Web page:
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Today’s Financial Planner Market Update

The final week of April left investors around the world with a conundrum: to follow markets, or the economic data?
In Practice

Where do markets go from here?

The final week of April left investors around the world with a conundrum: to follow markets, or the economic data?

Both the Dow Jones and S&P 500 delivered the strongest returns since 1987, increasing 11.2% and 12.8% respectively, driven by continued strength in the technology sector (more on this below). On the other hand, the first signs of the weakness of economic data were released in the US and Europe, where economic activity contracted 4.8% and 3.8%, respectively. Incredible stimulus from the likes of the Federal Reserve, Reserve Bank and European Central Bank have seemingly provided investors with confidence, in the short-term at least, but Friday’s circa 3% fall is likely a sign of things to come.

The Australian markets bore the brunt of the weakness and ramping of trade tensions between the US and China; in fact, Australia has become embroiled in the drama following various comments around the source of the COVID-19 outbreak. The ASX 200 fell 5% on Friday, driven lower by mining (-6.8%) and Energy (-6.2%) as investors once again grew wary of the potential delay in a recovery. The weakest performances came from Austal Limited, down 20% after the shipbuilding company announced it missed out on a major contract and both BHP Group Ltd (ASX: BHP) and Rio Tinto (ASX: RIO), amid concerns about the Chinese placing pressure on the Australian economy.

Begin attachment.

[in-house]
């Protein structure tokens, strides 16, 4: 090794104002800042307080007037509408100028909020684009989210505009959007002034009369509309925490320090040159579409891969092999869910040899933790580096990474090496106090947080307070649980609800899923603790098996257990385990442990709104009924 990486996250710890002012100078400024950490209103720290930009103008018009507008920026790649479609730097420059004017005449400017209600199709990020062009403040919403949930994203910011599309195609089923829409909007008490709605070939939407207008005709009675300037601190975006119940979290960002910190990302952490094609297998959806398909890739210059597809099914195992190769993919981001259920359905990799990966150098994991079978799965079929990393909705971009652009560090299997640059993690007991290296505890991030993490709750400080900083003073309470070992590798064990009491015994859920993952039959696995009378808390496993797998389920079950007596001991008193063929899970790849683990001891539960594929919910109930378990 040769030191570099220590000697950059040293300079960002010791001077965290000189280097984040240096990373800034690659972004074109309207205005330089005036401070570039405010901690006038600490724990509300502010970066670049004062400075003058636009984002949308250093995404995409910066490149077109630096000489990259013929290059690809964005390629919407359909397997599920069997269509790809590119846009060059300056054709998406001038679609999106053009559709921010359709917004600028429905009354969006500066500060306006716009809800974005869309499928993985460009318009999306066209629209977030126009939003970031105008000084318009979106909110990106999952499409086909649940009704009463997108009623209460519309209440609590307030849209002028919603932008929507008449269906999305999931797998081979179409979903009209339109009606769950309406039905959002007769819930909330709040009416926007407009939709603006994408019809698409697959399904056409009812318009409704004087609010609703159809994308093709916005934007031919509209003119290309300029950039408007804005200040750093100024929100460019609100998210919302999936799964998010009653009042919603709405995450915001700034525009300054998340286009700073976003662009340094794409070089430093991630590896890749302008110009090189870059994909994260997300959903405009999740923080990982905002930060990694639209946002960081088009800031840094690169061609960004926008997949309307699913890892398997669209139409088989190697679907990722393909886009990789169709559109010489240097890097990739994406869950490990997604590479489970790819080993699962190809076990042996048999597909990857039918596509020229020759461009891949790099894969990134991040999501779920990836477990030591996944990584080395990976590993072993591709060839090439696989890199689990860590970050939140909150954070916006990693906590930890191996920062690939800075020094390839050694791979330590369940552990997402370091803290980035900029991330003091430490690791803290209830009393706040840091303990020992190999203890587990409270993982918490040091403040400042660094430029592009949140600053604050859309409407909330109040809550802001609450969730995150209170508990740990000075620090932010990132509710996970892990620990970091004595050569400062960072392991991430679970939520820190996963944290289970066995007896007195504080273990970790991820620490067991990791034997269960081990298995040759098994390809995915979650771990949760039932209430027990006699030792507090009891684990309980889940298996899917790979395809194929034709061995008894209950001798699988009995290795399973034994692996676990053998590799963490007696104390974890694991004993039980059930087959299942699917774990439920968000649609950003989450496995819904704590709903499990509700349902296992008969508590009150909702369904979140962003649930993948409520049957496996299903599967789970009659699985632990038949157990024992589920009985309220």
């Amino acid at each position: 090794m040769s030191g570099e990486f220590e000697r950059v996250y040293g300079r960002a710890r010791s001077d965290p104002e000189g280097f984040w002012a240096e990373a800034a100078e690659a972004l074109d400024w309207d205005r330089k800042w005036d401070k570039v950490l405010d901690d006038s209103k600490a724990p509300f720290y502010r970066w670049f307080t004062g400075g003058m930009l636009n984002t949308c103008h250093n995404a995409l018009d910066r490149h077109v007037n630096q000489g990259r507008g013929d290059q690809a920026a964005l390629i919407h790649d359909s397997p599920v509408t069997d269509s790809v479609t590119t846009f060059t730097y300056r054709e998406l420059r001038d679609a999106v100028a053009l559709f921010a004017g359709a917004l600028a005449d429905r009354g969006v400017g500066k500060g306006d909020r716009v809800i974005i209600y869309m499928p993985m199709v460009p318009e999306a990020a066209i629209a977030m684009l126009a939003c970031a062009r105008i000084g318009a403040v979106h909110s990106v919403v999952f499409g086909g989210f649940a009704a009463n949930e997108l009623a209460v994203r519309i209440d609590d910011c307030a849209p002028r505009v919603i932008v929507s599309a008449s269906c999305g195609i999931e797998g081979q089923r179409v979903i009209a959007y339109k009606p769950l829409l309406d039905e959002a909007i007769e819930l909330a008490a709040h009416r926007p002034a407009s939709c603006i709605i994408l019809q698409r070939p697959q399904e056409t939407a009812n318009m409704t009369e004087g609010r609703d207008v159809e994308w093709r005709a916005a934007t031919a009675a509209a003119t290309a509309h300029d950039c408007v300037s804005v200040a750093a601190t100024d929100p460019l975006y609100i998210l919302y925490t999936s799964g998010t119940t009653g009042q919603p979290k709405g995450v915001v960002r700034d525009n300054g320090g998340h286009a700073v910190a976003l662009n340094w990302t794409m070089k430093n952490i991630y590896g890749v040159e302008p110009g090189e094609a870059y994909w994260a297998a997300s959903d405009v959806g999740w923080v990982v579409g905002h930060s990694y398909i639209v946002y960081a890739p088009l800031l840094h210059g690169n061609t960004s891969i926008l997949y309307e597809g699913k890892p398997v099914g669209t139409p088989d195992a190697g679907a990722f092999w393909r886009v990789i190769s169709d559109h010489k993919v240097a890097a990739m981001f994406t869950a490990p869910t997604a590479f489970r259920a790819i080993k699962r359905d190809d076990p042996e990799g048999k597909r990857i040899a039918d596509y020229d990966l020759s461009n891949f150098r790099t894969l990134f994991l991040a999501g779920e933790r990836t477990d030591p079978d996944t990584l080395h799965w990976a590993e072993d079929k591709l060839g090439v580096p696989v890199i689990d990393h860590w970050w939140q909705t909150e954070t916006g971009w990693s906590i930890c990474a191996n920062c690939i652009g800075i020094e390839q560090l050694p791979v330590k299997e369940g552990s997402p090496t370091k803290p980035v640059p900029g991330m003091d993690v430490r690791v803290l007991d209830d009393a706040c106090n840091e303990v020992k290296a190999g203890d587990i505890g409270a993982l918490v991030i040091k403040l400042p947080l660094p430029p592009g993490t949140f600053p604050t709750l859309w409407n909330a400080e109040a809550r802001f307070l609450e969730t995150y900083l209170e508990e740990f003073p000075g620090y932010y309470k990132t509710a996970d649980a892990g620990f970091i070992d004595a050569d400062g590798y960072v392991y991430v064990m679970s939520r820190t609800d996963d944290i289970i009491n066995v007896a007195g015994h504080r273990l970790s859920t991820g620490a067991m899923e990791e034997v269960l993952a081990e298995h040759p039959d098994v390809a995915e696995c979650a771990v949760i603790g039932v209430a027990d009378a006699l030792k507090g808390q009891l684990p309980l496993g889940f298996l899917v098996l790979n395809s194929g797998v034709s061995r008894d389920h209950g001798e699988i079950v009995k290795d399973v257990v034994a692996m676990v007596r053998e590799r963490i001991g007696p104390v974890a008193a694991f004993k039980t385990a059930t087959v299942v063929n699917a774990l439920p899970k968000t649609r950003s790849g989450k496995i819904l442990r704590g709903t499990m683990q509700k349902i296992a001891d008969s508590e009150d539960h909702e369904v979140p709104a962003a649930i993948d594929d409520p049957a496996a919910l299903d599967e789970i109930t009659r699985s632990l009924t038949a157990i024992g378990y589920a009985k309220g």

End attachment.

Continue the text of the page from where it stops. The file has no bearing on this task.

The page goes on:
• Reporting season continued in the US with the likes of Apple Inc and Gilead once again evidencing the importance of global diversification. Apple reported an increase in revenue in the March quarter, up 1% to $58.3 billion, along with a 6% increase in the dividend and the continuation of $50 billion in buybacks. The driver was Apple’s Services (including Store) and Wearables business (Watches and Airpods) which surged 18%.

    Meanwhile, Gilead’s early treatment for COVID-19, remdesivir, was given emergency approval for human use by the US FDA after improving recovery times. On the other hand, Hertz rental cars filed for bankruptcy, along with clothing store J Crew, whilst Avis revenue is down 80% for the year.

    In Australia, Unibail Rodamco (Westfield) announced rental payments from landlords are down some 80% on normal conditions. It is becoming clear that the traditional way of life is continuing to change.

    This update was written by Drew Meredith, Director of Wattle Partners.

    The final week of April left investors around the world with a conundrum: to follow markets, or the economic data?

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